Part one of the book revisits Richard’s childhood memories up to the age of 11, after which he left Scott’s School for Bradford Grammar.

The shorter part two is made up of poems under the title Childhood Sonnets.

Richard writes of a visit to Judy Woods with his parents, where he saw his first lizard and queued for ice cream at a wooden kiosk at Judy Bridge.

In Harold Park, where ‘sophisticated kids looked down on the sandpit’, he once lost a model boat made from metal, which sank in the middle of the lake. ‘Take my advice: stick to wooden boats with sails’, he writes.

Bradford Telegraph and Argus: Harold Park, where 'sophisticated kids looked down on the sandpit'Harold Park, where 'sophisticated kids looked down on the sandpit'

Bradford Telegraph and Argus: Judy Woods, where Richard spotted his first lizardJudy Woods, where Richard spotted his first lizard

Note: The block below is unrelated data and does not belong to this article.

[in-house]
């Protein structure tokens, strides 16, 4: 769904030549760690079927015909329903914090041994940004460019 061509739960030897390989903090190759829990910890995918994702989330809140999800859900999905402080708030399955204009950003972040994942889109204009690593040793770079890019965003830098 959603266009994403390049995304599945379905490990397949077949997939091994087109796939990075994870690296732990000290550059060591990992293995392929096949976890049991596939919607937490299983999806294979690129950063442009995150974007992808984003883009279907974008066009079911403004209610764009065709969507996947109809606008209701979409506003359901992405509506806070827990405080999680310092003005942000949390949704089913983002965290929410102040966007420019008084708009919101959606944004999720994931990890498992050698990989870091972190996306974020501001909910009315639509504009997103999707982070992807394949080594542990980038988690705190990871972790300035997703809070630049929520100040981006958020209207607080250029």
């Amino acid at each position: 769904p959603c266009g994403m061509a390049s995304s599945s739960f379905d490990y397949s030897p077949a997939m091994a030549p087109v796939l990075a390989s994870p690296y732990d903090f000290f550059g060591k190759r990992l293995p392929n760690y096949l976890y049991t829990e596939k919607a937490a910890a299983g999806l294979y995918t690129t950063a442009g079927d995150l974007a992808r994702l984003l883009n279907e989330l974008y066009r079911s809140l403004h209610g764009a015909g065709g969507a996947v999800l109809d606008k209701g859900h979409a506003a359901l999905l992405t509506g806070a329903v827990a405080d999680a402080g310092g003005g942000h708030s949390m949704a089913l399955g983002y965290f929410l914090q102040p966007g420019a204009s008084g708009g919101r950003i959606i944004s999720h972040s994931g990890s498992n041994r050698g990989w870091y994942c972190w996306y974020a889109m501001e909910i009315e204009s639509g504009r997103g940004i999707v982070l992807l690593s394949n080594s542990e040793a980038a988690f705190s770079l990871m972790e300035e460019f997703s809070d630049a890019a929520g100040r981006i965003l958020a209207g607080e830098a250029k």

The book includes a selection of pictures of the young Richard and his family. One shows his Uncle Cliff, a bachelor and keen golfer who was ‘in love with motorbikes.’ In his own chapter we learn that he owned a Panther 100, a machine manufactured locally in Cleckheaton.

‘You never really knew what Uncle Cliff thought of children,’ writes Richard. ‘Perhaps to his way of thinking they were alien creatures.’ Although, as Richard writes, Cliff did later become a father.

A chapter is devoted to Hill Top School and the teaching methods employed back then.

‘Whereas reading was no problem for me, learning to write required some effort - handwrite, that is,’ he recalls, going on to describe the letters inscribed on the blackboard by the teacher, and the effort involved in reproducing them within and without different coloured ruled lines.

Learning maths by rote was the norm. ‘Lessons would kick off with the class chanting its way through the multiplication table from 2 to12…we performed this rigmarole so often, that the entire thing became branded on my brain - where it remains to this day.’

Richard, who now lives in Wales, later attended Low Moor Church School, also known locally as Scott’s School ‘because members of the Scott family had been headmasters there for more than 60 years up to the turn of the nineteenth century.’

Bradford Telegraph and Argus: Richard with his book Low Moor LadRichard with his book Low Moor Lad